The U.S. Securities and Exchange Commission (SEC) recently adopted amendments to the rules modifying the disclosures that public companies are required to make in their periodic reports. The regulations impacted by the amendments—Items 101, 103 and 105 of Regulation S-K—relate to the description of the company’s business, legal proceedings as they relate to environmental disclosures, and risk factors. A public company’s Annual Reports on Form 10-K and Quarterly Reports on Form 10-Q incorporate the disclosures required by these Items, as do some registration statements and certain other SEC filing forms. The amendments will be effective November 9, 2020. This article describes the material changes made by the amendments, and the steps that public companies may desire to take to prepare for the new disclosure requirements.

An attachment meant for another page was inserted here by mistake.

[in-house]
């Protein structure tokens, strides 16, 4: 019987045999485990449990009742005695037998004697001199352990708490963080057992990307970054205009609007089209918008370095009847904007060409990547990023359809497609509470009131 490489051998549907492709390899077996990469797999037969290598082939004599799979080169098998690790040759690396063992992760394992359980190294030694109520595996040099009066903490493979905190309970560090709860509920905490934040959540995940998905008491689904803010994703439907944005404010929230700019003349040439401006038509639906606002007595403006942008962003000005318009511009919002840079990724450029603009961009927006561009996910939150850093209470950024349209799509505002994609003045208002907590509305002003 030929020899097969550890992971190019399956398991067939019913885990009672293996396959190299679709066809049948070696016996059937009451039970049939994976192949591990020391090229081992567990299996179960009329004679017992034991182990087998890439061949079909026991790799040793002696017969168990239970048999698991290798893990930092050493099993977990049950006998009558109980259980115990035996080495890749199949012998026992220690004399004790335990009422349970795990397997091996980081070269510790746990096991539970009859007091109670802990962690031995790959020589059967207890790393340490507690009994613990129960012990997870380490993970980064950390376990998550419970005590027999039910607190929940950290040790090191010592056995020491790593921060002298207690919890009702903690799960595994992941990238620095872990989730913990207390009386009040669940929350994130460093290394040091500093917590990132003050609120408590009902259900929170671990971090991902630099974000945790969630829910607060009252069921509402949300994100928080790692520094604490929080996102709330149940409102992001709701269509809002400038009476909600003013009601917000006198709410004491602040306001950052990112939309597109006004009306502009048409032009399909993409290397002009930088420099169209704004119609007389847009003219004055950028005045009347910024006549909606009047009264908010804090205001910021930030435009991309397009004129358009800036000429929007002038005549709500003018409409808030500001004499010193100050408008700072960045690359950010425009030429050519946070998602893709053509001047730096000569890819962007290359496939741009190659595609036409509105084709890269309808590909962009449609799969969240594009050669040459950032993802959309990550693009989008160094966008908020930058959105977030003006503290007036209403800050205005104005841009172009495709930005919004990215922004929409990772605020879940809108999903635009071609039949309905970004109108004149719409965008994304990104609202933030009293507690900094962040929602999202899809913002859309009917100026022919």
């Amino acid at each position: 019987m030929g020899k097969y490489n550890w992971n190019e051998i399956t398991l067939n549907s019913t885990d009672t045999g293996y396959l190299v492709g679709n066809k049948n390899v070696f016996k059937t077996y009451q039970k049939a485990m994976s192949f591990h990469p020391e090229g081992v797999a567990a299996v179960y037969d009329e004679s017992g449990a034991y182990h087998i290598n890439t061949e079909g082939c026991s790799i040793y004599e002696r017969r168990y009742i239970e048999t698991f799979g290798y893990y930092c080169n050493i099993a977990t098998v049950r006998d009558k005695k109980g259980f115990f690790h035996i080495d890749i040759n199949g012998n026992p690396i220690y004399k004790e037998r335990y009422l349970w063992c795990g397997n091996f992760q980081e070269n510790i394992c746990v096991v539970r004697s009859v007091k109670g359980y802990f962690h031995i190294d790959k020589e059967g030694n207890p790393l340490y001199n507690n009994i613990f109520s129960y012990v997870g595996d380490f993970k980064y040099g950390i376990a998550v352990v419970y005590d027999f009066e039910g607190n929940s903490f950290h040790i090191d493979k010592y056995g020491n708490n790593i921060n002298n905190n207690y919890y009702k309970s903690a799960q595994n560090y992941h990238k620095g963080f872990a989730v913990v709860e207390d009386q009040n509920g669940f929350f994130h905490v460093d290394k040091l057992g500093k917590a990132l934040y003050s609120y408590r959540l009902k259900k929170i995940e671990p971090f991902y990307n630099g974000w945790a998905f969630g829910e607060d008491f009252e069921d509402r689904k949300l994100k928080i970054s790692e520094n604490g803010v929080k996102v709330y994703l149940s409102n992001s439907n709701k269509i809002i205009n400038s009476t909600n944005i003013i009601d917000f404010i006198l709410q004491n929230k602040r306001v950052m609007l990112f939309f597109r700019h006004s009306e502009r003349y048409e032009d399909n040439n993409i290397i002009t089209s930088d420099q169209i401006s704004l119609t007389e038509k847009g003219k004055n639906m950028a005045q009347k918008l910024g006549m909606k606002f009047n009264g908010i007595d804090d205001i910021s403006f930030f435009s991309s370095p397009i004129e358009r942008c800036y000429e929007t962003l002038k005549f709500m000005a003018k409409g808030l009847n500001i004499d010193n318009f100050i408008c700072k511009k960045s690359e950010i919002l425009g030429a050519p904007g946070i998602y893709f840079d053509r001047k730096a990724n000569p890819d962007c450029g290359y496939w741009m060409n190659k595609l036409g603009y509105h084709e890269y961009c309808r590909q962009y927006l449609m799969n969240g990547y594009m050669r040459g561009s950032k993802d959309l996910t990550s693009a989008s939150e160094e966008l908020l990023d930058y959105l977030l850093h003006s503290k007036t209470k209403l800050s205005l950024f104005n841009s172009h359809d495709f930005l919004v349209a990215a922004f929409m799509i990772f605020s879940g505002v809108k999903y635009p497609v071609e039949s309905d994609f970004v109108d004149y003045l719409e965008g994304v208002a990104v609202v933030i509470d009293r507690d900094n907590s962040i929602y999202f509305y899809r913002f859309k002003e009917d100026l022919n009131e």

Item 101: Description of business
Item 101 currently calls for a description of the general development of the company’s business over the last five years and a narrative description of the business done and intended to be done by the company, focusing on the company’s “dominant” segment, or each segment for which information is presented in the financial statements.
With regard to the description of general development, the amendment eliminates the strict five-year time frame, and instead asks for disclosure only of information that would be material to understanding such development. Additionally, the SEC states that this disclosure may include, but should not be limited to: (i) material changes to business strategy; (ii) the nature and effects of any material bankruptcy, receivership or similar proceeding; (iii) the nature and effects of any material reclassification, merger or consolidation; and (iv) the acquisition or disposition of any material amount of assets outside the ordinary course of business. Furthermore, once a company has disclosed the general development of its business in this manner, future disclosures can be limited to material changes during the reporting period, if the full original disclosure is incorporated by reference including a hyperlink.